Faces of PhilSoc: George Walkden

George Walkden
Position: Lecturer in English Linguistics
Institution: University of Manchester
Role in PhilSoc: Council member; member of the Publications Committee


About You

How did you become a linguist – was there a decisive event, or was it a gradual development?

My favourite subjects at school were languages and maths, and I was always torn between them. During my first degree I gradually realized I could combine the two! I think my desire to continue in academia was born during my year abroad, during which I was clocking in and out every day to translate documents for a pharmaceutical company. I wanted to do a job that rewarded results, not a 9-to-5, and a job that allowed me to keep on learning (and studying language) until I keeled over. After that I was more or less hooked!

What was the topic of your doctoral thesis? Do you still believe in your conclusions?

My doctoral thesis was about reconstructing the syntax of Proto-Germanic. The general conclusions – in particular that syntactic reconstruction is feasible and interesting – I would stand by. I did make at least one major mistake in interpreting results for Old English verb-late clauses, though, and I gave a talk about this at PhilSoc in 2015, retracting my earlier claim.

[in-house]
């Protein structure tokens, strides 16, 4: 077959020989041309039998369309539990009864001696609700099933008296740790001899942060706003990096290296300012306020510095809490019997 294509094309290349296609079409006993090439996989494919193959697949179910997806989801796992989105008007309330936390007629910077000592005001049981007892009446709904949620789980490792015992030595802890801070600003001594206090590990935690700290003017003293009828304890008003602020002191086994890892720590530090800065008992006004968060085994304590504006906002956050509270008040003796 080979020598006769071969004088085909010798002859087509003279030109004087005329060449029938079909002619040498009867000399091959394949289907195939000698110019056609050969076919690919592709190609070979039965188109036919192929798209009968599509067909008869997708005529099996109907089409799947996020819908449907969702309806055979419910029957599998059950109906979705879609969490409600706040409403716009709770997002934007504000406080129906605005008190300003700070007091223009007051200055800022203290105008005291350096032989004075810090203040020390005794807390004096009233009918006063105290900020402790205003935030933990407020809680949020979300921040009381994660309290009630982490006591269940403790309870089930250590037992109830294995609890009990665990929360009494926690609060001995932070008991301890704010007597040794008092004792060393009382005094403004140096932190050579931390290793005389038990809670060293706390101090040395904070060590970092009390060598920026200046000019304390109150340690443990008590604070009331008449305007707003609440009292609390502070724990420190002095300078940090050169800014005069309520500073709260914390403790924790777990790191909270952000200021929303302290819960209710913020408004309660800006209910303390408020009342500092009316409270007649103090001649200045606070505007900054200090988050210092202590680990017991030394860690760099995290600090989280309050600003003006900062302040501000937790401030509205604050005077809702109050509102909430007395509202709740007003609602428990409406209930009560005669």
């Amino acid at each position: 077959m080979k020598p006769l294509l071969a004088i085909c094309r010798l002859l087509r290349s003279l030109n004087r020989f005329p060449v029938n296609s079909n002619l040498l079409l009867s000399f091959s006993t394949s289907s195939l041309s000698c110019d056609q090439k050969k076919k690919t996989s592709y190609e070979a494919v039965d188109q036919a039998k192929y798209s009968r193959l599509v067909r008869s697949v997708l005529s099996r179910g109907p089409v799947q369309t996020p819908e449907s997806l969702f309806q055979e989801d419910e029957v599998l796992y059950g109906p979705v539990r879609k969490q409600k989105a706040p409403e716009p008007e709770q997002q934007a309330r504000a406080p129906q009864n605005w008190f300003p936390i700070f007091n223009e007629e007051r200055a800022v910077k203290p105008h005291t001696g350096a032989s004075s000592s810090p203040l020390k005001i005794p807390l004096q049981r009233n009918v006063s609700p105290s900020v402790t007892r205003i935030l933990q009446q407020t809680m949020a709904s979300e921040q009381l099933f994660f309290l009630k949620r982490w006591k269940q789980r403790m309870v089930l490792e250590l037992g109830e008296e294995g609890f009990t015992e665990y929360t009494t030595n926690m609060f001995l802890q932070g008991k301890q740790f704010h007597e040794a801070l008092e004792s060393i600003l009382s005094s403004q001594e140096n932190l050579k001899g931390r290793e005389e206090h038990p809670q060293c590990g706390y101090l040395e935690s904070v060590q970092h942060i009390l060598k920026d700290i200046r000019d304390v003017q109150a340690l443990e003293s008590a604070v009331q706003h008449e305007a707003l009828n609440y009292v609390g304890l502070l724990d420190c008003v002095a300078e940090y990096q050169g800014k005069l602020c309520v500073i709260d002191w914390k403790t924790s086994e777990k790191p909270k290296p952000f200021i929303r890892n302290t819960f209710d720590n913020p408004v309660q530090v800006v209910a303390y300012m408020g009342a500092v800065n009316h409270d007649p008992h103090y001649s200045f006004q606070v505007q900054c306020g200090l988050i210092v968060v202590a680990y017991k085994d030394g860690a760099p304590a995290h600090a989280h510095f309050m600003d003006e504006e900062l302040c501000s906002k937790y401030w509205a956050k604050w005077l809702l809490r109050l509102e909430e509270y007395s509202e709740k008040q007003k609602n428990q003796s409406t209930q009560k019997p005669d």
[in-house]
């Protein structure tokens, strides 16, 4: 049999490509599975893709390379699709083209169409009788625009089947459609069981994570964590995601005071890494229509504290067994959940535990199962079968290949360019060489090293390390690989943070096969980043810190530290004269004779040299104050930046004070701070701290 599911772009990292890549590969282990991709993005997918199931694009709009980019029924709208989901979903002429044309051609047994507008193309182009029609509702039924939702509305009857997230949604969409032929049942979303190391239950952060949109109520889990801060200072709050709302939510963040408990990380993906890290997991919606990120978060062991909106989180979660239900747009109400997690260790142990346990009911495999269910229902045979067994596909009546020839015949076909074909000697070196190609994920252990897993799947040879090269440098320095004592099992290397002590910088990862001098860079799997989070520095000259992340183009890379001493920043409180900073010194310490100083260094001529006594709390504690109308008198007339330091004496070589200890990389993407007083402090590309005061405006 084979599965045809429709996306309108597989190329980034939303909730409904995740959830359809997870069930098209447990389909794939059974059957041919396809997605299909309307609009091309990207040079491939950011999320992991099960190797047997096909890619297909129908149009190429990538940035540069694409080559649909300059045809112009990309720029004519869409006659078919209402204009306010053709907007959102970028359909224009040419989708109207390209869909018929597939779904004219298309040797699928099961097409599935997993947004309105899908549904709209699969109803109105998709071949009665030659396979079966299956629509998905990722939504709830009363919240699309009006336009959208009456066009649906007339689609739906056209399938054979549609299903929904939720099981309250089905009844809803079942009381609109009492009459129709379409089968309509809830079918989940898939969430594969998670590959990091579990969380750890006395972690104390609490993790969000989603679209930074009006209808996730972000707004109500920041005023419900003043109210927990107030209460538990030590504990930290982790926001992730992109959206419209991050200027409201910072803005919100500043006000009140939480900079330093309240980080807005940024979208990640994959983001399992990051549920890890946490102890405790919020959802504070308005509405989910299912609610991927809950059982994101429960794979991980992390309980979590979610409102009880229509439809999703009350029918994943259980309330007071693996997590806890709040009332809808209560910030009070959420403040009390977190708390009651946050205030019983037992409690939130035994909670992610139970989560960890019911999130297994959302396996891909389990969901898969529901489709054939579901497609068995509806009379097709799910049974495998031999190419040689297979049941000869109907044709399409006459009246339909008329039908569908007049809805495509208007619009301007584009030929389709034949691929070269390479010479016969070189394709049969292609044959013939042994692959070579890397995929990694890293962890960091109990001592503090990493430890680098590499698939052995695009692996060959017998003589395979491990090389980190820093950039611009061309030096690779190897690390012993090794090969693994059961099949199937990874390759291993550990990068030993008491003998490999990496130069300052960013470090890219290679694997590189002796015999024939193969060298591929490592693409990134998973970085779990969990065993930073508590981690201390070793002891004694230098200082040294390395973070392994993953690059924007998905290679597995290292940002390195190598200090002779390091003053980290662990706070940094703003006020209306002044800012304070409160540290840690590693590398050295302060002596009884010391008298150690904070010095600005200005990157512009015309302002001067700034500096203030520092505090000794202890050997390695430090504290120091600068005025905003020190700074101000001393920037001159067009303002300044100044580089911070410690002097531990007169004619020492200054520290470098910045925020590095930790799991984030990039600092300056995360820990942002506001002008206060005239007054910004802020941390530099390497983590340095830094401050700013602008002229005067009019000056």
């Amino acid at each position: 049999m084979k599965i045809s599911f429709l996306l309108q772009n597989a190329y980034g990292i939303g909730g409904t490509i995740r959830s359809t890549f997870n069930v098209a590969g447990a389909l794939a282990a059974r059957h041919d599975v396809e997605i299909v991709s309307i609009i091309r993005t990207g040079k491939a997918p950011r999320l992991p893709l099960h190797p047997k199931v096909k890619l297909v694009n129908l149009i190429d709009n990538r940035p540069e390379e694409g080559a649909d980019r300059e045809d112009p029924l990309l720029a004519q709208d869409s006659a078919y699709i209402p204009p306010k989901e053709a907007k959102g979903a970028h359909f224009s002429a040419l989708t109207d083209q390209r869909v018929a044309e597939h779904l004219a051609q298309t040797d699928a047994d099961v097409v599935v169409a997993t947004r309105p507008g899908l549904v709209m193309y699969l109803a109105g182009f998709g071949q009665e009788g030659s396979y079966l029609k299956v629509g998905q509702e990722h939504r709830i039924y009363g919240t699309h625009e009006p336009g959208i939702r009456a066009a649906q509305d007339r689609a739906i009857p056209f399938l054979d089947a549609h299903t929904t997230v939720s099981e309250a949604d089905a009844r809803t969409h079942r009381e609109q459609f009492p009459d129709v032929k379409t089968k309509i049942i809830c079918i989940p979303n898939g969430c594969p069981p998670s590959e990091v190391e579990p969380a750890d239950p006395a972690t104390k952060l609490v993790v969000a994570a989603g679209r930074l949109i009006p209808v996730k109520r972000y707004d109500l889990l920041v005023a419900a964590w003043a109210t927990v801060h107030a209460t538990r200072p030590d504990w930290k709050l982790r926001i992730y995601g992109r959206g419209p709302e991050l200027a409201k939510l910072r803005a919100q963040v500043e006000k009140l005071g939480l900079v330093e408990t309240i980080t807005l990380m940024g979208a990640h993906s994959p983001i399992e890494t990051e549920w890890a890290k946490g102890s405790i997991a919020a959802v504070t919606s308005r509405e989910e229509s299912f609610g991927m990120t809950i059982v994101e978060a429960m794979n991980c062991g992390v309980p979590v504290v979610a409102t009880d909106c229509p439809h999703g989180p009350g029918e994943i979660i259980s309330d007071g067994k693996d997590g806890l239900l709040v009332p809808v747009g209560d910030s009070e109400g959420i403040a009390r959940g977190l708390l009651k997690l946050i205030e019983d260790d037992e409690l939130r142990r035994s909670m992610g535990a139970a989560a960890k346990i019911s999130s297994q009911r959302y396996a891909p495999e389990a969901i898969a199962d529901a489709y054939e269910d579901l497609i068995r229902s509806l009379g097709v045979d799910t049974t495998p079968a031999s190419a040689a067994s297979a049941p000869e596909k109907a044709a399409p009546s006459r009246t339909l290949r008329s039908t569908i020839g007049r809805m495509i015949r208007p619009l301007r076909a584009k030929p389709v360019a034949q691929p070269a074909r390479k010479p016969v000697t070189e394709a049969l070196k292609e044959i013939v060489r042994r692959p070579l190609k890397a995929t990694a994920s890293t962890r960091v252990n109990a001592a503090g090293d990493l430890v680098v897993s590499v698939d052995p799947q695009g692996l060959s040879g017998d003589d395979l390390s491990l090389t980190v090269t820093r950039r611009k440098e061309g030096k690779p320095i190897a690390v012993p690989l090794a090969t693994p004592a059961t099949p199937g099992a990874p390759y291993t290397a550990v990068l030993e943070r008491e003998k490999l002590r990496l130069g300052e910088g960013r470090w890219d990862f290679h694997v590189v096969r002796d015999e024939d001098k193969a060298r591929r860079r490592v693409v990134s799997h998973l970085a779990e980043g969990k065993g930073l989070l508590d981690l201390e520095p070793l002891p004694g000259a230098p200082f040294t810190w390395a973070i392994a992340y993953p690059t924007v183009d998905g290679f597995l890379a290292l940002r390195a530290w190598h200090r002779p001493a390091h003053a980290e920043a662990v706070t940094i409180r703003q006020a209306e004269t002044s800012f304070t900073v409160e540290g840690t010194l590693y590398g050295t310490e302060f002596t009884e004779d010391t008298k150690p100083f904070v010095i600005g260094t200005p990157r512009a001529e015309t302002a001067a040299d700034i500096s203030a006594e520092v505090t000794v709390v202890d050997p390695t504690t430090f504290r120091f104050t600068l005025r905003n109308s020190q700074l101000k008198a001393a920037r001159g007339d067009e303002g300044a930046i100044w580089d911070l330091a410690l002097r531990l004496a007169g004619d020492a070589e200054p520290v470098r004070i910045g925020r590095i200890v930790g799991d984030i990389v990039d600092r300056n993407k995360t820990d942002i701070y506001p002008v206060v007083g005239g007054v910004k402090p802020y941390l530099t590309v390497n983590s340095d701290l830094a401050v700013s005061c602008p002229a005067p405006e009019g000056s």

On what project / topic are you currently working?

Lots of different things! Negation in Middle English, preposition stranding in early Germanic, how to derive and understand Constant Rate Effects in syntactic change… I’m an obsessive collaborator and tangent-taker. I’m also looking to expand my parsed corpus of Old Saxon.

What directions in the future do you see your research taking?

I’m keen to expand my knowledge of computational and mathematical approaches to language change, and am aggressively reading up in this area. Combining this with corpus-based research and predictive theories of acquisition and use is what I’d aim to achieve. One of the things I love about historical syntax is how many different skills you need to develop: philology, syntactic theory, corpus methodology, the general theory of language change, and that’s just the tip of the iceberg.

How did you get involved with the Philological Society?

Two events aimed specifically at postgrads and early career researchers: one in Cambridge in 2010, and another in Oxford in 2012.

‘Personal’ Questions

Do you have a favourite language – and if so, why?

Old Saxon! It’s the underappreciated sibling of Old High German, and has been unjustifiably ignored, especially within Germany.

Minimalism or LFG?

Minimalism. But I wish we had something like XLE.


Looking to the Future

Is there something that you would like to change in academia / HE?

Gold Open Access should be the norm, not the exception. Academic publishing should be scholar-led.

(How) Do you manage to have a reasonable work-life balance?

Honestly, I find it hard to distinguish between the two.

What is your prime tip for younger colleagues?

Don’t be afraid to put your ideas out there! Senior academics are (mostly) not out to get you.

Old Norwegian vowel harmony and the value of quantitative data for descriptive linguistics

by Tam Blaxter (University of Cambridge)